The thing with cancer, all cancers, is to stop treating the symptoms and demand treatments that prevent the disease so that perhaps one day we will be able to view cancer the same way we regard smallpox.

Dawg ]:)

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Dawg, as I do hope the same

by rob mekel In reply to It's hard to realize that ...

There is quite a difference between smallpox and cancer. As smallpox is due to a virus (Variola major/minor) cancer is a mankind owned cell that (can) evolves to a life threatening disease.
That is why there can't be an overall healing proces that could eleminate cancer.
As much as I do hate that that isn't possible I do hope that there will be enough money to do the right research and help people to cure from cancer. This is why we (me and my gf) do support the Dutch KWF (Koningin Wilhelmina Fonds) that supports all cancer-research in the Netherlands. This not only because of the loss of my GF's sister to breastcancer and her own recovering from a chondrosarcoom, what is a cartilage cancer. But what is more important, the early discovering of a cancer and supporting the research on this as early discovering gives much more a chance to survive the disease.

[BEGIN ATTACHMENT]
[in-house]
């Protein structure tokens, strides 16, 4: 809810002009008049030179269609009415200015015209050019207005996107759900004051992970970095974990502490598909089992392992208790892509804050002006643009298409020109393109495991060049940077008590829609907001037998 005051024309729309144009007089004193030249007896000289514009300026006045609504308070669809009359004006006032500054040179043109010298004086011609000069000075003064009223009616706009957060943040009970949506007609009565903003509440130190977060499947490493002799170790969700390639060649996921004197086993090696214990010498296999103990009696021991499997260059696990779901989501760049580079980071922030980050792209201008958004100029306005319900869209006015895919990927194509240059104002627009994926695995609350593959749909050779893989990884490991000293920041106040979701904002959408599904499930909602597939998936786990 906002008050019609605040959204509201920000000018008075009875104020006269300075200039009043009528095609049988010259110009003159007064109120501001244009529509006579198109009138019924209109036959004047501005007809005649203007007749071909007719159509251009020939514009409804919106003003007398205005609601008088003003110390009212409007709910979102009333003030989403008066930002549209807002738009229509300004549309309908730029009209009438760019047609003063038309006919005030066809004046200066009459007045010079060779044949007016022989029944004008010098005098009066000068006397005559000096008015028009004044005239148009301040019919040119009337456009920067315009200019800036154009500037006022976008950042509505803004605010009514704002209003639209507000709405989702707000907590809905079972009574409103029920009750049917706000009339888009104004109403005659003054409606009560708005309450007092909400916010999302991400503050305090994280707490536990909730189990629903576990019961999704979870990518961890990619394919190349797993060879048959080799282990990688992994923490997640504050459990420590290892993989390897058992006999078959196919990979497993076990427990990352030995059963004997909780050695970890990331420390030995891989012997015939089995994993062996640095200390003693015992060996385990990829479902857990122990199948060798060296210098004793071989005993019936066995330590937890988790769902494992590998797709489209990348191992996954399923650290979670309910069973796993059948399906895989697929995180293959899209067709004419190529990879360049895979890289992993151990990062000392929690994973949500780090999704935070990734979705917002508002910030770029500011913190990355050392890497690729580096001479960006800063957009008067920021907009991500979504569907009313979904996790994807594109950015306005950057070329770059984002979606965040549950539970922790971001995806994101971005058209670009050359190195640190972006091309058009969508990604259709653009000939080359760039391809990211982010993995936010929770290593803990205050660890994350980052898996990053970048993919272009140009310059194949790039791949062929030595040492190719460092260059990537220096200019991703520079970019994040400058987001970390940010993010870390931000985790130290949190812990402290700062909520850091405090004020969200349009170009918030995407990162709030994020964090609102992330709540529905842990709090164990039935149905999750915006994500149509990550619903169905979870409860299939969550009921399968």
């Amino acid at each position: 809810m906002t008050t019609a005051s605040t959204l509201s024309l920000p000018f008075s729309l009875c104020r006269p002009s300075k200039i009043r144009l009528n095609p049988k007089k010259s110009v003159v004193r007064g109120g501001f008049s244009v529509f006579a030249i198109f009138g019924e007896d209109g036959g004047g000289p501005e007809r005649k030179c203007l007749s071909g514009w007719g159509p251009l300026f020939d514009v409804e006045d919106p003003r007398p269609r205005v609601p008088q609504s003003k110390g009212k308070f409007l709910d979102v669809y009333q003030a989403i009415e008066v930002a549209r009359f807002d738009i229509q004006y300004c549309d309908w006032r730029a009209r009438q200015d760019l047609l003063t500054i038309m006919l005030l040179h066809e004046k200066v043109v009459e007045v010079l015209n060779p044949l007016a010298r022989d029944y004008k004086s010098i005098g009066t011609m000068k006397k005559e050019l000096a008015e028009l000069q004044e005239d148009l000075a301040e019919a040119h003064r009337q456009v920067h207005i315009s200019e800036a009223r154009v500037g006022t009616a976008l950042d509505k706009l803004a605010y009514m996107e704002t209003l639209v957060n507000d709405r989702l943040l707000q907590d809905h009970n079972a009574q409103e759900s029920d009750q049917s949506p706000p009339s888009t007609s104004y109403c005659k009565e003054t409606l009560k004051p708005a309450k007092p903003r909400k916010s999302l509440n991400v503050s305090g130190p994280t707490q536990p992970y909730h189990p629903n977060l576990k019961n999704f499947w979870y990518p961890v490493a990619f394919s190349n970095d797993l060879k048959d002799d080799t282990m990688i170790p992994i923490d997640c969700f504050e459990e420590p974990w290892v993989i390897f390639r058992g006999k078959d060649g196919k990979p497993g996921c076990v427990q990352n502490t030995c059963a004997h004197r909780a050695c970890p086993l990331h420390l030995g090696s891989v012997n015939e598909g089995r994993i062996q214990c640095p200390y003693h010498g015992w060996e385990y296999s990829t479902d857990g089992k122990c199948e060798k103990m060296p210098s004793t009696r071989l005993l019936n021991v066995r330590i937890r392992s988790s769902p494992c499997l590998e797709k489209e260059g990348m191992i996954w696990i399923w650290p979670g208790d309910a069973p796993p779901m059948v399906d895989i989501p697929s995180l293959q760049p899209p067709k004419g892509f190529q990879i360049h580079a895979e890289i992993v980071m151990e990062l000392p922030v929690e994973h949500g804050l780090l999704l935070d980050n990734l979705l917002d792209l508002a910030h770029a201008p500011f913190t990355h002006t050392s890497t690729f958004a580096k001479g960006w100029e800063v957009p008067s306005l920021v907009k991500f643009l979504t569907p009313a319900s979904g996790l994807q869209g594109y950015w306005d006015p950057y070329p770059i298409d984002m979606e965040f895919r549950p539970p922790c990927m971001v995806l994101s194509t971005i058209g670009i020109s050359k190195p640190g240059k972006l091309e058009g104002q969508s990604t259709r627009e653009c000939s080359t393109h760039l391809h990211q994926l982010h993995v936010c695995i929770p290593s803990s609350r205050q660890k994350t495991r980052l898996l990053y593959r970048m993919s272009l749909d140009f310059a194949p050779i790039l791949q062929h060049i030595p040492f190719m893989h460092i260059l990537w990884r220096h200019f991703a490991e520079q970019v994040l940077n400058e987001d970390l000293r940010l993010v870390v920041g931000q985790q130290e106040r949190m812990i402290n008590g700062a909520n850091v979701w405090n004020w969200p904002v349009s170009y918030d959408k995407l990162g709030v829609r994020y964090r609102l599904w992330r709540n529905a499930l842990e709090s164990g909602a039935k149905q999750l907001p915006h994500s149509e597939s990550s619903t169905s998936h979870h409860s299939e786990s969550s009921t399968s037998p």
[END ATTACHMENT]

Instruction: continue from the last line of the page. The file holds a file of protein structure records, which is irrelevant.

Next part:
And yes I do hope that once we can see to cancer as we do see smallpox, as being a non killing disease.


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And won't be for awhile, I'm afraid

by Tig2 In reply to It's hard to realize that ...

Without question, lumpectomy has improved tremendously a woman's ability to survive and to rebuild in a shorter period. This has been a huge break-through as it reduces the possiblity of a woman chosing to not have life saving surgery because of disfigurement.

I agree, the life span has dramatically increased. But early detection is still the best way to that longer life span. Believe it or not- there is a rise in women choosing prophylactic mastectomy- choosing life over having breasts. But the scars are more than skin deep.